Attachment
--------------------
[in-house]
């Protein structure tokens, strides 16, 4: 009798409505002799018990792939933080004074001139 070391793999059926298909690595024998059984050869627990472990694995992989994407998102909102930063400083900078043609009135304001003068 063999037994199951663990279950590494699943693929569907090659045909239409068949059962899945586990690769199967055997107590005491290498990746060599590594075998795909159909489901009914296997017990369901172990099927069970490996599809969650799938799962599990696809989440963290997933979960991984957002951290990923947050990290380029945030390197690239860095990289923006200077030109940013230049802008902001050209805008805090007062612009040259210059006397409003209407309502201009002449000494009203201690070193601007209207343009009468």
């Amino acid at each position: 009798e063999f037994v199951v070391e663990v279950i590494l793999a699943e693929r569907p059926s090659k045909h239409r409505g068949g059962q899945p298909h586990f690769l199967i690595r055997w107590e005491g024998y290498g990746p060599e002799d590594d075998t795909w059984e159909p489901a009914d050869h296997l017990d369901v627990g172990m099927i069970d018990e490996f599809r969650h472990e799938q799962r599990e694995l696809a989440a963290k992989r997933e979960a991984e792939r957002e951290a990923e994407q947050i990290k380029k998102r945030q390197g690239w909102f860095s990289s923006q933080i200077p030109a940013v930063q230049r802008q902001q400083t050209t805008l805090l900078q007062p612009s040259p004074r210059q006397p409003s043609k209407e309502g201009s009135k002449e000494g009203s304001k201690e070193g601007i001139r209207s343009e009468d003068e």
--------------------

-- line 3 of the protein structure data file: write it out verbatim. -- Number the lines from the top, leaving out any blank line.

């Amino acid at each position: 009798e063999f037994v199951v070391e663990v279950i590494l793999a699943e693929r569907p059926s090659k045909h239409r409505g068949g059962q899945p298909h586990f690769l199967i690595r055997w107590e005491g024998y290498g990746p060599e002799d590594d075998t795909w059984e159909p489901a009914d050869h296997l017990d369901v627990g172990m099927i069970d018990e490996f599809r969650h472990e799938q799962r599990e694995l696809a989440a963290k992989r997933e979960a991984e792939r957002e951290a990923e994407q947050i990290k380029k998102r945030q390197g690239w909102f860095s990289s923006q933080i200077p030109a940013v930063q230049r802008q902001q400083t050209t805008l805090l900078q007062p612009s040259p004074r210059q006397p409003s043609k209407e309502g201009s009135k002449e000494g009203s304001k201690e070193g601007i001139r209207s343009e009468d003068e």